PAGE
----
CAIRO, Egypt — Hosni Mubarak ruled Egypt with an iron fist for three decades, and when he was sentenced to life in prison last year for failing to prevent police forces from killing demonstrators in the 2011 uprising, there were celebrations in the streets.
For Egyptians such as Mohammed Hussein, who risked their lives to protest his rule, to see him released from prison today is unacceptable.
“I will protest against Mubarak in Tahrir Square,” said Hussein, a 21-year-old student. “Of course he should stay in prison. He should stay or he should be killed. We won’t accept it. None of the Egyptians will accept it.”
Mubarak is currently under house arrest while he awaits a second trial, after he won an appeal against the verdict convicting the former dictator for his role in the deaths of more than 800 protesters.
On Wednesday, a Cairo court ruled that Mubarak must be released from prison: the two years has spent in jail exceed the maximum amount of time allowed for pre-trial detention.
But Hussein might be wrong that no Egyptians will accept the release of a man who spent 30 years at the helm of an oppressive police state here.
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In fact, many Egyptians are pleased to see Mubarak set free — at least for now.
In his small grocery shop in Cairo, Aref Abdel Mahdi watches television as newscasters and analysts discussed Mubarak’s discharge from Tora prison.
“You need to understand that Mubarak is a good man, a military man,” Mahdi said. “He served the country for 30 years.”
“Yes, he should pay back the money if he took it,” he said, referring to financial gifts prosecutors accused Mubarak of receiving from a state-owned company while he was president. “But he should be free.”
Like many here, Mahdi complains about the rule of Mubarak’s successor, Muslim Brotherhood leader and first elected president Mohamed Morsi.
Following mass demonstrations against Morsi on June 30, the anniversary of his inauguration, the military moved in to seize power July 3.
Morsi’s critics said he put the interests of the Brotherhood ahead of the Egyptian people. Liberal, secular and nationalist opposition parties said Morsi excluded them from the political process, raising fears their revolution against Mubarak had been hijacked by the Islamists.
The economy also suffered, and crime and insecurity chipped away at the state’s authority.
“Mubarak was a leader who wasn’t for the military or religion,” Moustafa Abdel Rahman said as he waited for a taxi with his wife and baby.
Abdel Rahman said he initially supported the 2011 uprising. “But we discovered that under Mubarak, we lived in a time of better security, a better economy and more stability,” he said.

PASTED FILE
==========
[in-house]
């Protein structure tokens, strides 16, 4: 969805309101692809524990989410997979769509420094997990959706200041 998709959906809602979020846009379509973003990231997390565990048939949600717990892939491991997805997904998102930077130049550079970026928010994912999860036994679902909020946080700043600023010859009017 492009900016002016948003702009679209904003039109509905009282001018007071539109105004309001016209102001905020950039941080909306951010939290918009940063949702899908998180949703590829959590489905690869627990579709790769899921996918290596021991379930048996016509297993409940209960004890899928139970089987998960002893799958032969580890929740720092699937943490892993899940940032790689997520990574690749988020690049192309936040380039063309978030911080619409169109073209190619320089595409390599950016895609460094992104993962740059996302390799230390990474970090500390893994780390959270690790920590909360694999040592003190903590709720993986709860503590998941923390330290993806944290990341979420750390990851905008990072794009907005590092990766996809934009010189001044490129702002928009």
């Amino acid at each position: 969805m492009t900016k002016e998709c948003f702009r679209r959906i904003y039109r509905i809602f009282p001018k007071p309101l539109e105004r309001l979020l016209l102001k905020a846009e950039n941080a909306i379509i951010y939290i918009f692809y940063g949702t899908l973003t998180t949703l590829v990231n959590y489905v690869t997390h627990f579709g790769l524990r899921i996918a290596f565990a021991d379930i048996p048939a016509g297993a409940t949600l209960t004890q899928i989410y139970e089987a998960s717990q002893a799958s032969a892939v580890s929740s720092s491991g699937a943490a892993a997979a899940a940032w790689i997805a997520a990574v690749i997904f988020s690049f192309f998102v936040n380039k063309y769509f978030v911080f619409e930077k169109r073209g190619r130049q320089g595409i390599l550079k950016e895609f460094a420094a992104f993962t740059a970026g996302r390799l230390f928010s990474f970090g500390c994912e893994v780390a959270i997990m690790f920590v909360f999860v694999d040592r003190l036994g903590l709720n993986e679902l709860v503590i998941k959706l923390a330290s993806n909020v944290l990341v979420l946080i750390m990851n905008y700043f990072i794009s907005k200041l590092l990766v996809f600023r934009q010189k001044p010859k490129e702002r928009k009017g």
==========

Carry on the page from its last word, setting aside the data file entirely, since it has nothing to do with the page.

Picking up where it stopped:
Many of the original Tahrir Square demonstrators who led the anti-Mubarak revolt — then demanded the ruling military junta hand over power to a civilian government — also joined the protests against Morsi in June.
But few of them have demonstrated against Mubarak’s release so far.
As the strongman was flown by helicopter from Tora, his home for more than two years, to a plush military hospital outside Cairo, Morsi remained in military custody in an undisclosed location.
The military has played an outsized political role since it assumed power. Defense Minister Gen. Abdel Fattah al-Sisi appointed an interim president, and also serves as deputy prime minister.
Last month, Sisi called on Egyptians to protest in support of the army's “fight against terrorism.”
And army soldiers supported a police operation against Brotherhood protesters last week, leaving hundreds dead in the streets. Its soldiers and armored cars patrol Egyptian cities after dark.
In the past few days, security forces have arrested a number of prominent Brotherhood leaders, including the organization’s Supreme Guide, Mohammed Badie.
Mubarak’s retrial begins on Aug. 25. It is expected he will stay under house arrest in the hospital under an order issued by Egypt’s military-installed interim government last week.
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But while few are expressing anger in the streets, Mubarak’s new status is highlighting how divided Egypt is more than two years after the popular revolt that ended his rule.
A Facebook group supporting Mubarak as a candidate for president in 2014 already has 2,700 "likes." But dozens of comments on the page are from Egyptians angered by Mubarak’s release.
One comment on the page quite clearly sums up the sentiment of those who fear Egypt is in a state of counter-revolution: “Mubarak is released. The Islamists are in prison. Baradei is in Vienna, and we are on Facebook,” one user writes, summing up the sentiment of those who fear Egypt is undergoing a counter-revolution — and that nothing has changed.
“Welcome back, Egypt.”